4. They have a small footprint. This is especially important for a science lab, since you probably don’t want to give up your entire counter space for a CPU and a monitor. Given the size of my countertops, the ideal computer for size would be an SE/30.
  5. They can drive an external projector (get at least one DV+ model) in addition to the onboard monitor. These are great for presenting reports so you can face the class and have the projector show the picture.
  6. The software is integrated better. You can collect data, copy it to the clipboard, and paste it into the word processor usually without too many formatting problems.
  7. You can boot from a CD to repair the system.
  8. They only use one AC outlet. When using lab equipment, I run out of plugs with all the adapter gizmos I have to attach.

In conclusion, there are good reasons to pick Macs if you are setting up your lab without assistance from your IT department or the computer teacher. Primarily, you can do repairs and network them without highly paid assistance.

Personal PC Fix-it Stories

Here are a couple of more personal reasons why I prefer Macs to PCs. I have had occasion to work with and fix PCs from time to time, as my family sees me as the “computer wizard,” not the “Mac guy.” So even though they have PCs, they ask me for help because I’m all they have (sniff).

Once I installed an internal modem for my mother-in-law. It took two days of teeth-gnashing, a complete reinstall of Windows, downloading the latest drivers from the manufacturer, hours of research on their website, a couple of tech support calls, and one powerful headache. This is where I learned about IRQ conflicts.

My sister, on the other hand, lost her computer due to a power surge during a thunderstorm, and I talked her through a motherboard swap over the phone. Of course, she has a Mac, so all the cables and jacks fit in the only places they would work.

A Windows Nightmare

Just recently I had to install some beta software on a Windows machine to drive a test scanner used to collect student survey information. The first computer was too slow. After 15 scans, it got progressively slower and eventually stopped. With 400 surveys to scan, that was not going to be good enough. So I installed it on a newer machine with plenty of hard drive space. But the serial port was the wrong type. There was a serial port with the right number of pins, and the cable in the back ran to the proper slot on the motherboard, but try as I might, I could never get the computer to acknowledge the existence of the port. I tried control panels, reinstalling Windows, etc. Nothing worked.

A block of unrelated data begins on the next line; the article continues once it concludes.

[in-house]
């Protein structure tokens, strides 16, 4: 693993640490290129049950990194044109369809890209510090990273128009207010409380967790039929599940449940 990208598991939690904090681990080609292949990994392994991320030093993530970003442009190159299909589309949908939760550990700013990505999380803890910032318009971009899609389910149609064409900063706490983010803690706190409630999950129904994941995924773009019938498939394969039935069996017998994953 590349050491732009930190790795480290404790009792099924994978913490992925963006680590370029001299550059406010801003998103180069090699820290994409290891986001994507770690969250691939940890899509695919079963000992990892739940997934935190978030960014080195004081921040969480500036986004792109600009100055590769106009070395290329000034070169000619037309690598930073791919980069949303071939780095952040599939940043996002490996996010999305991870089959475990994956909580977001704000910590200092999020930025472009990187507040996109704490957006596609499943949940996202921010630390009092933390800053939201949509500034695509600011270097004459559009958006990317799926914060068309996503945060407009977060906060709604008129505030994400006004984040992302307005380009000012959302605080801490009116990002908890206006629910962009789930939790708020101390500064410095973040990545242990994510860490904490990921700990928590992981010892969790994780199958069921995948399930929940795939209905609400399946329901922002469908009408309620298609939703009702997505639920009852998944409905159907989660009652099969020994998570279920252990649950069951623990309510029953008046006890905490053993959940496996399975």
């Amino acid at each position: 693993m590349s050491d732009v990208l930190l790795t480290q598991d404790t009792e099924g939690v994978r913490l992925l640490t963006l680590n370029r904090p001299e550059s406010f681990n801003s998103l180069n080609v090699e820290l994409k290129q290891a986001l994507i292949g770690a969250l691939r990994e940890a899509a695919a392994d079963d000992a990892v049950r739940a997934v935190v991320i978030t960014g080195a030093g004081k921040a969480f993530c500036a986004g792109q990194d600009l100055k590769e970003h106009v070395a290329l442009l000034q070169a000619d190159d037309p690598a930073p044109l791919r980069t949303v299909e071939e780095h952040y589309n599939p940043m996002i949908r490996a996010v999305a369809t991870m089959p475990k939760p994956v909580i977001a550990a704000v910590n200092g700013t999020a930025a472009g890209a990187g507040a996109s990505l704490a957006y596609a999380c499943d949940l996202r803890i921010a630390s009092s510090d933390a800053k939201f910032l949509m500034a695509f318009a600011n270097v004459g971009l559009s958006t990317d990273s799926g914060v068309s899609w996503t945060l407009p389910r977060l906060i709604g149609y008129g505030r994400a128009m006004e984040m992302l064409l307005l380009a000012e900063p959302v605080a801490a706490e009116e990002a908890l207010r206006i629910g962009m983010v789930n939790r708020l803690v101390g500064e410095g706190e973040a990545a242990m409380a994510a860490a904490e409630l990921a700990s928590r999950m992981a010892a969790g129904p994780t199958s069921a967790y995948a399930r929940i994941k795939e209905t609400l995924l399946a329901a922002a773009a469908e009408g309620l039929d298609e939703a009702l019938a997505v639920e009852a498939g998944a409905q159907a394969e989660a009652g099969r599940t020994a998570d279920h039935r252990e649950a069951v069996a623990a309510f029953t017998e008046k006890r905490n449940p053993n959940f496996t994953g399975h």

Then I installed the beta on a third machine, and it had the right ports, plenty of RAM, and a big hard drive. What it didn’t have was Windows. Turns out the one copy of Windows that I legally own would not install, because it was not a Windows 95 Upgrade disk. I even tried wiping the drive and starting from there. No go. I had to install DOS to get the CD to work, and the Windows installer refused to install on my copy of DOS. So I went to a fifth machine that no one was using, and I finally got it to operate. This one was good enough. Of course, this machine had no functioning network card, so I had to copy everything to floppy disk.

That was not a good day.

Next time: In my next column, I will talk about how I obtained some computers for our department and the process I went through to “clean” these systems and prepare them for student use on our network.

Go to Appendix 1: Your Standard Mac vs. PC Flame War.

Keywords: #macvspc #macorpc #macvswindows #macorwindows